Many of us tend to use the term plaids and checks interchangeably, despite them being different. So, what is the difference between the two?
A plaid has a more varied pattern, but the weaving is done the same way with the warp and weft thread – in the case of plaid, the layout would be more like three red, two white, five yellow, three green, etc. The weaving threads would again follow that pattern, but the result is varied rectangles and squares of color. The colors are usually deep and intense, far more imposing than many check patterns. Often it is best to use a plaid only with solid colors drawn from the plaid pattern itself or simple blacks and whites.
A checked pattern is simpler than a plaid. It generally has two colors and all the little squares are evenly woven on the loom. For example, the loom would be strung with three white threads, three red threads and so on. The weaving threads would be an exact repeat of that pattern – three white, three red. Check pattern also seldom involves varying widths of striping being a simple alternating color stripe in both warp and weft, with all stripes of the same width along both vertical and horizontal. White and pastels often dominate in checked colors.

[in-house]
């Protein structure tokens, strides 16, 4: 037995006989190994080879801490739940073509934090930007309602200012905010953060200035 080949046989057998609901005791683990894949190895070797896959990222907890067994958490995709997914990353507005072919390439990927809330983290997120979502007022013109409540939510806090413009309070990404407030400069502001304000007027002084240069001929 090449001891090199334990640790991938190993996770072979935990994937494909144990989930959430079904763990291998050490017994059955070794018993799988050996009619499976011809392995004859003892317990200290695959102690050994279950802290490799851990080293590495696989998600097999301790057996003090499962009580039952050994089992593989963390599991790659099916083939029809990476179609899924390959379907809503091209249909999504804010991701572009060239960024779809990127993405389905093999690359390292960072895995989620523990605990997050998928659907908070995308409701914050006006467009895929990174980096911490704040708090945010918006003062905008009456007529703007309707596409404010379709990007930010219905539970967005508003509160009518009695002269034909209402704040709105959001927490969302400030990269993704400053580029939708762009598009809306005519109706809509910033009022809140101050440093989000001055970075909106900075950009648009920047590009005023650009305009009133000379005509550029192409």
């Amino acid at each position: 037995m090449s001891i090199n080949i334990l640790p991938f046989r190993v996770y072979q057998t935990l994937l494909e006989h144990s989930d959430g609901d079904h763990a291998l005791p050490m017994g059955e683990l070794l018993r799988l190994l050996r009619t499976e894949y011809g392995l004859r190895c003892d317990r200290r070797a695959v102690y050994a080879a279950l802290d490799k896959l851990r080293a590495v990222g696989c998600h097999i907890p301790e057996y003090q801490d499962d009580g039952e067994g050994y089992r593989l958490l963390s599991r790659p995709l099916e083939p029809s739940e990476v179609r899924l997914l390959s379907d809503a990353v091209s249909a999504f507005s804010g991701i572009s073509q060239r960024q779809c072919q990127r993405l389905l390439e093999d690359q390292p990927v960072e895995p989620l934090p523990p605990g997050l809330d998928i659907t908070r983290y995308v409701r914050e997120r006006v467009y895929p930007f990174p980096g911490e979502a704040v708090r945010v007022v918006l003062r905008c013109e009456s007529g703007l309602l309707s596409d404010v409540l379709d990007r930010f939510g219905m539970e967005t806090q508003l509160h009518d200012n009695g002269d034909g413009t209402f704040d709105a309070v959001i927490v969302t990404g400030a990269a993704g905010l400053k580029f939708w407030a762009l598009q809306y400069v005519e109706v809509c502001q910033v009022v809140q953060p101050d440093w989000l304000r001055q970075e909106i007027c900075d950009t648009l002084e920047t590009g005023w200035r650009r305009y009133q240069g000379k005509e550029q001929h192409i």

A check, however is usually based on a small stripe, rather than the larger stripes of plaid. Another difference between a plaid and a check is symmetry: in a check, every line is intersected by the same kind of line – a series of three lines is intersected by a series of three lines, a single red line is intersected by a single red line, and so forth, all at EQUAL intervals, so there are only squares and no irregular rectangular shapes. In a plaid, the spacing might be more uneven and irregular.